Fuelling ‘The Necessary Revolution’
Supporting best practice in collaborative working amongst creative practitioners and organisations – a guide for public and private funders
October 2010, 74 pages. Mission Models Money, c/o ICCE Goldsmiths, New Cross, London SE14 6NW, www.missionmodelsmoney.org.uk
This guide, produced by the UK-based organization Mission Models Money (MMM) focuses on collaboration, and the increasingly important role that collaborative working is playing and will need to play in enabling creative practitioners and organizations to ‘rise to the occasion’ and fulfill their potential of becoming one of the driving forces of our future post-industrial, ecologically literate age. If innovations are created from new connections in our minds, then a greater number of successful collaborations in the arts will help fertilize those new connections and enable alternative ways of seeing and being, leading to the co-creation8 of a different kind of growth, the kind that will increase the cultural and creative vitality of our communities…
The extensive literature that exists on the practice of collaboration in both the nonprofit and for-profit sectors tends to reflect on three recurring themes. Firstly, good collaboration is hard and when it works it amplifies strength, but poor collaboration is worse than no collaboration at all. Secondly, good collaboration often requires competencies, qualities and attributes (CQAs) that are not commonly observed in many executive leaders, (although they may be nascent rather than absent), but without these, they will not learn how to develop the systemic thinking they need to tackle the increasingly complex problems they face. Thirdly, knowing how to evaluate opportunities for collaboration, spot the barriers to collaboration and tailor collaboration solutions are prerequisites for building the capacity for resilience.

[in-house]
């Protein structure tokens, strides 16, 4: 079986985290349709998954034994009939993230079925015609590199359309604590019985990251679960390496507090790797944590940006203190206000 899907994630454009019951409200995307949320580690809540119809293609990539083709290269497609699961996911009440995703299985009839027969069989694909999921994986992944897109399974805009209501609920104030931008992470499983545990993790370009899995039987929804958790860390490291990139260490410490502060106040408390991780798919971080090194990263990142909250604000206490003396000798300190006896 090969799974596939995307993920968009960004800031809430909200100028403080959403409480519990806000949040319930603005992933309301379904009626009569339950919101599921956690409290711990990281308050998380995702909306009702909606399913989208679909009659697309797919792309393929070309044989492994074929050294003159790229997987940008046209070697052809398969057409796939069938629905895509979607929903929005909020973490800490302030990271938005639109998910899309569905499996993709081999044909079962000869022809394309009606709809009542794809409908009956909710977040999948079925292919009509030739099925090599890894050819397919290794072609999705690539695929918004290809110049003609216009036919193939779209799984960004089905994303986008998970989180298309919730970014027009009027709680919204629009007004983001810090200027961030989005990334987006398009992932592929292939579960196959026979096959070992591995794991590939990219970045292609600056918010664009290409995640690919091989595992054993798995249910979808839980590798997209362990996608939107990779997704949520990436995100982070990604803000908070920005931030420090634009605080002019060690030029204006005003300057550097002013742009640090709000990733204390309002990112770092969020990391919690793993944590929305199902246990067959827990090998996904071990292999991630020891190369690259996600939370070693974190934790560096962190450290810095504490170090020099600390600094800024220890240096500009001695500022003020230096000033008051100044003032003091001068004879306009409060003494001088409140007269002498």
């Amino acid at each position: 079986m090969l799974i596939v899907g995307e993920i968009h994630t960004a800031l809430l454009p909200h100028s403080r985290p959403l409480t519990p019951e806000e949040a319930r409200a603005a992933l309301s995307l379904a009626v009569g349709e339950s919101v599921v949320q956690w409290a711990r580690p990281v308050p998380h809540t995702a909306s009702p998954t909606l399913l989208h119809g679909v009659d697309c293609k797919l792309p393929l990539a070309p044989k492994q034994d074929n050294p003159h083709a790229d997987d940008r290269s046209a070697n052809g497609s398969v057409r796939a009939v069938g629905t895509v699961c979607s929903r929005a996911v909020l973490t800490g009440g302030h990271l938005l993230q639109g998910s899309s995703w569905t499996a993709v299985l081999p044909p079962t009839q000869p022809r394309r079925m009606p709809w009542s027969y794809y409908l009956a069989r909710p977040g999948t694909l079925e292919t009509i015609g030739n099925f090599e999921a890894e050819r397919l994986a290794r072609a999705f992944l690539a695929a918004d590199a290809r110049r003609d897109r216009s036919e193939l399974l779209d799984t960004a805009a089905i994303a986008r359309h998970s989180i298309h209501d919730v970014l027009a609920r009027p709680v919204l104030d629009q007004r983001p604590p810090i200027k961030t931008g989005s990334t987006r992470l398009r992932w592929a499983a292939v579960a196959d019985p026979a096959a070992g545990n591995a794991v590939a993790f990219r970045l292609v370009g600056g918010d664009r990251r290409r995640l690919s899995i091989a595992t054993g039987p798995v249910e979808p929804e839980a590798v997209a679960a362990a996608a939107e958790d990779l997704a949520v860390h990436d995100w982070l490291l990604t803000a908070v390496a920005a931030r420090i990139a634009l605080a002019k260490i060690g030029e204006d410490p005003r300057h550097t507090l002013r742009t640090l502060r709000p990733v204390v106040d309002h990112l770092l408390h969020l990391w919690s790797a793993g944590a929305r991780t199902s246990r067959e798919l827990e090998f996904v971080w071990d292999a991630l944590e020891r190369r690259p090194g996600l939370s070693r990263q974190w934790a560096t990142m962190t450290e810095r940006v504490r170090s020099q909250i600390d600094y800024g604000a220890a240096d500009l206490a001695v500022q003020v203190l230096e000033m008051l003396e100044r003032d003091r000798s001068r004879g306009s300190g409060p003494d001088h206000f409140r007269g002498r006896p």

Against this backdrop, the 2008-2010 pilot schemeswhich formed the fourth phase of MMM’s work that is covered in this reportincluded a set of collaborative working pilots, through which the insights gleaned from its earlier research findings could be further explored. Armed with varying degrees of experience in collaborative working, six groups of arts and cultural organizations in Scotland and the North East of England embarked on a two-year journey with MMM. Their joint destination was to reach a point where they could tell six different stories of successful collaboration, to give route-maps and courage to other creative practitioners and organizations and offer reflections and guidance to public and private funders in order to encourage them to invest more widely in collaborative working practices.